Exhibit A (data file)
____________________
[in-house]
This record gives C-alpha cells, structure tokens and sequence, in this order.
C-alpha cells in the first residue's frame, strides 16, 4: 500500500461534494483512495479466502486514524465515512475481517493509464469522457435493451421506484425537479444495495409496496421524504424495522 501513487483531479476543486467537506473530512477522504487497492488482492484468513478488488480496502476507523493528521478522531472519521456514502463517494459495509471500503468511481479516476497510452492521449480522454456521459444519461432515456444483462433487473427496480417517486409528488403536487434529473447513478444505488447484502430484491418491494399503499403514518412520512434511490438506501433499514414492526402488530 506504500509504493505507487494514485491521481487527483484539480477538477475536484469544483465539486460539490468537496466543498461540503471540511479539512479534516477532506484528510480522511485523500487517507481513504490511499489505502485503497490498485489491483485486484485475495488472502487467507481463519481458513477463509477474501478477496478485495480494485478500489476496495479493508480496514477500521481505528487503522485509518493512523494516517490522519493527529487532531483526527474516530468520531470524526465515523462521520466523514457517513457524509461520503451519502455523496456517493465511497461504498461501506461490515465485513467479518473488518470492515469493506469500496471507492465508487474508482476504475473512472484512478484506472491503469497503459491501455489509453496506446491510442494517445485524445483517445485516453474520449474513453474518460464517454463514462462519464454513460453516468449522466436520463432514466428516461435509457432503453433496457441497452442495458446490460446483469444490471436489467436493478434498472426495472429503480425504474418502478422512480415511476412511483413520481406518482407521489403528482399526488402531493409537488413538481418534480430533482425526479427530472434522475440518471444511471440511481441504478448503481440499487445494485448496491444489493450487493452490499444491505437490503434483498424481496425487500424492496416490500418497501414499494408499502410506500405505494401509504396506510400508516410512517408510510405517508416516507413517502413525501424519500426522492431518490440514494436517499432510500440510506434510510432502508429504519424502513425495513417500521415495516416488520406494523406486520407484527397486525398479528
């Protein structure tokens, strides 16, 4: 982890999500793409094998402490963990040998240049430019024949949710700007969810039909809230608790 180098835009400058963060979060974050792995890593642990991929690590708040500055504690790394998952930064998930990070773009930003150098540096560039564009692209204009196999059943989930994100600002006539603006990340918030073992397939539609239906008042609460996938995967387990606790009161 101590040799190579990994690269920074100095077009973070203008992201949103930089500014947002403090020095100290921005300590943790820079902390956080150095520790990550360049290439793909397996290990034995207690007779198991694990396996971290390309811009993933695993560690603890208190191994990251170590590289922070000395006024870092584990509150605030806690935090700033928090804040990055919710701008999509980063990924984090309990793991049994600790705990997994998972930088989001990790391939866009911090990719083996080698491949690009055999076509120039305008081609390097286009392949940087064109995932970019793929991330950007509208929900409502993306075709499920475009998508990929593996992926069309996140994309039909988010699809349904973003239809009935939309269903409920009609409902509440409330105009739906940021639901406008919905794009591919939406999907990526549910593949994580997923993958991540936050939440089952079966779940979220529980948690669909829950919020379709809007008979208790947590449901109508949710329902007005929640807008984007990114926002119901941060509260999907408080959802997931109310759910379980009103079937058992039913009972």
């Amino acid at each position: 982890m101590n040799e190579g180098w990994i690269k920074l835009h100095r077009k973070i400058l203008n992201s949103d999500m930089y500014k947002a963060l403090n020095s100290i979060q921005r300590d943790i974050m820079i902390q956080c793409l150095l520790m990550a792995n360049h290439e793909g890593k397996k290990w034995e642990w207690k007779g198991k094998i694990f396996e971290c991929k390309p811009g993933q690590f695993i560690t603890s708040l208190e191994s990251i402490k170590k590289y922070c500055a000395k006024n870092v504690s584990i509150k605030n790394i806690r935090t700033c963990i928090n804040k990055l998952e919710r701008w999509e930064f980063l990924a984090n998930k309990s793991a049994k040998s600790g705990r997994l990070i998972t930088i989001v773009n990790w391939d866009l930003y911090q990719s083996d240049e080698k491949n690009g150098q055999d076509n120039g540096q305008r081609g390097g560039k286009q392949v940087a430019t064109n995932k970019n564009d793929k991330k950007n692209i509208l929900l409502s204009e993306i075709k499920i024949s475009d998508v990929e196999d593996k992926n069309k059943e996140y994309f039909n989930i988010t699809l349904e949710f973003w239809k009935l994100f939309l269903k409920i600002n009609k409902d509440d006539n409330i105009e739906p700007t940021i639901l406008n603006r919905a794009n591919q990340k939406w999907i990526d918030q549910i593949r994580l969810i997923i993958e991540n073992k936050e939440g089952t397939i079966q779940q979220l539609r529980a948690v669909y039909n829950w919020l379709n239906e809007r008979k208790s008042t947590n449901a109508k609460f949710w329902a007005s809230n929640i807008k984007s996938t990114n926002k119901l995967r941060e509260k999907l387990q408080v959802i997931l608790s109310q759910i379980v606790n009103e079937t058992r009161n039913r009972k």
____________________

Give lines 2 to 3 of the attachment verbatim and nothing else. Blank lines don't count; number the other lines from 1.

This record gives C-alpha cells, structure tokens and sequence, in this order.
C-alpha cells in the first residue's frame, strides 16, 4: 500500500461534494483512495479466502486514524465515512475481517493509464469522457435493451421506484425537479444495495409496496421524504424495522 501513487483531479476543486467537506473530512477522504487497492488482492484468513478488488480496502476507523493528521478522531472519521456514502463517494459495509471500503468511481479516476497510452492521449480522454456521459444519461432515456444483462433487473427496480417517486409528488403536487434529473447513478444505488447484502430484491418491494399503499403514518412520512434511490438506501433499514414492526402488530 506504500509504493505507487494514485491521481487527483484539480477538477475536484469544483465539486460539490468537496466543498461540503471540511479539512479534516477532506484528510480522511485523500487517507481513504490511499489505502485503497490498485489491483485486484485475495488472502487467507481463519481458513477463509477474501478477496478485495480494485478500489476496495479493508480496514477500521481505528487503522485509518493512523494516517490522519493527529487532531483526527474516530468520531470524526465515523462521520466523514457517513457524509461520503451519502455523496456517493465511497461504498461501506461490515465485513467479518473488518470492515469493506469500496471507492465508487474508482476504475473512472484512478484506472491503469497503459491501455489509453496506446491510442494517445485524445483517445485516453474520449474513453474518460464517454463514462462519464454513460453516468449522466436520463432514466428516461435509457432503453433496457441497452442495458446490460446483469444490471436489467436493478434498472426495472429503480425504474418502478422512480415511476412511483413520481406518482407521489403528482399526488402531493409537488413538481418534480430533482425526479427530472434522475440518471444511471440511481441504478448503481440499487445494485448496491444489493450487493452490499444491505437490503434483498424481496425487500424492496416490500418497501414499494408499502410506500405505494401509504396506510400508516410512517408510510405517508416516507413517502413525501424519500426522492431518490440514494436517499432510500440510506434510510432502508429504519424502513425495513417500521415495516416488520406494523406486520407484527397486525398479528